Bureau of Reclamation announces new national appointments
The U.S. Department of Interior’s Bureau of Reclamation announces the appointment of three new officials.
Reclamation named Darryl Beckmann to the job of Deputy Commissioner Policy, Administration, and Budget. In that position, Beckmann is responsible for: administration; security, safety and law enforcement; program and budget; and policy and program services. He assumed his new duties in June.
Beckmann previously served as director of administration for Reclamation. He also is a former deputy regional director of the Upper Colorado Region in Salt Lake City, Utah.
Bruce Muller, Jr.
Reclamation named Bruce Muller, Jr. deputy director for security, safety, and law enforcement. In that position, Muller is responsible for risk management programs that ensure Reclamation’s ability to deliver water and generate power in the 17 western states. Muller is responsible for the Dam Safety, Site Security, and Occupational Health and Safety programs.
Bruce Muller, Jr. Click here to enlarge image
He previously served as chief of the Dam Safety Office. Prior to that assignment, Muller was team leader for rehabilitation projects at Barlett, Friant, and Folsom dams.
Muller replaces David Achterberg, who was named Reclamation’s director for security, safety, and law enforcement.
Reclamation Commissioner Bob Johnson named Michael Gabaldon director of technical resources.
Michael Gabaldon Click here to enlarge image
Gabaldon oversees the Technical Service Center, Research and Development Program, the Power Office, and the Dam Safety Office/Design Engineering and Construction Office.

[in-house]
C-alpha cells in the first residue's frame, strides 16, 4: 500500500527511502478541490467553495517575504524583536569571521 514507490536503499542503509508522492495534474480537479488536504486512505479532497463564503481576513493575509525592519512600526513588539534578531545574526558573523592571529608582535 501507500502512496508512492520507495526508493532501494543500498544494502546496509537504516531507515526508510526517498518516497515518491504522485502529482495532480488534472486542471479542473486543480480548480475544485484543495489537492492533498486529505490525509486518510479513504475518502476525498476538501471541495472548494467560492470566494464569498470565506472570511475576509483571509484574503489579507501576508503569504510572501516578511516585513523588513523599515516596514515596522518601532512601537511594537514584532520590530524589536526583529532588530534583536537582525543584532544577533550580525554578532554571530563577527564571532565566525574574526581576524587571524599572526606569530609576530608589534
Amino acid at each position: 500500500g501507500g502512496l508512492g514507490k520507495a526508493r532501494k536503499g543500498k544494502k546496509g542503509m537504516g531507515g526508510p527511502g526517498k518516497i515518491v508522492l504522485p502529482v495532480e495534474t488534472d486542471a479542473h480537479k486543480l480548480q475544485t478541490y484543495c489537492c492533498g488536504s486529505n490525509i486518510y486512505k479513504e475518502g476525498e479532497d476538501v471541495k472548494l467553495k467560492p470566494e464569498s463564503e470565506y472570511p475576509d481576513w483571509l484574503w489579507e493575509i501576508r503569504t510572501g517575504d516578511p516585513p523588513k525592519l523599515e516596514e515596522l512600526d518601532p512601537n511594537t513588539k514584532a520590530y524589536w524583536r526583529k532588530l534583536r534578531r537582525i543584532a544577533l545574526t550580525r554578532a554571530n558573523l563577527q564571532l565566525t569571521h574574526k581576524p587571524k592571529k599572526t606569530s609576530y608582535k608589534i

Gabaldon previously served as director of the Technical Service Center. He began his career in Reclamation in 1982 as a construction inspector in Colorado. He has also worked in the Durango Projects Office and the Bend Construction Office.
In 1998, Gabaldon was named manager of the Albuquerque, N.M., Area Office. He was promoted to deputy director of operations in 2001. In 2003, he was named director of policy, management, and technical services.
Prominent dam engineers remembered for contributions
Three prominent dam safety engineers died in 2008 – Ralph B. Peck, Richard C. Harlan, and Wilson V. Binger.
Ralph B. Peck
Peck died in February 2008. He was 95.
In 1948, Peck co-authored a book with Karl Terzaghi, Soil Mechanics in Engineering Practice, which the U.S. Society on Dams (USSD) calls the most influential textbook in geotechnical engineering. Peck also co-authored the widely used textbook Foundation Engineering. He was a professor of foundation engineering at the University of Illinois. Following retirement from the university, he consulted.
At its 2008 conference, USSD presented its Lifetime Achievement Award posthumously to Peck for achievements and expertise in geotechnical engineering.
Richard C. Harlan
Richard C. “Dick” Harlan, a geotechnical engineer experienced in the planning, investigation, design, and construction of major water projects, died in March 2008. He was 73.
Harlan specialized in the evaluation of safety, seismic stability, and liquefaction resistance of existing dams. He worked for several engineering consulting firms during his career.
At Bechtel, he served on the engineering team for the 5,528-MW Churchill Falls project for Newfoundland and Labrador in Canada. He served at that project as resident engineer in 1969 and 1970, working on the design and construction of four spillways and 90 embankments that would contain a reservoir.
Harlan served as an independent consulting engineer in the 1990s. He participated in the development of Chapter 14, “Monitoring the Performance of Dams,” in the Federal Energy Regulatory Commission’s Engineering Guidelines.
Wilson V. Binger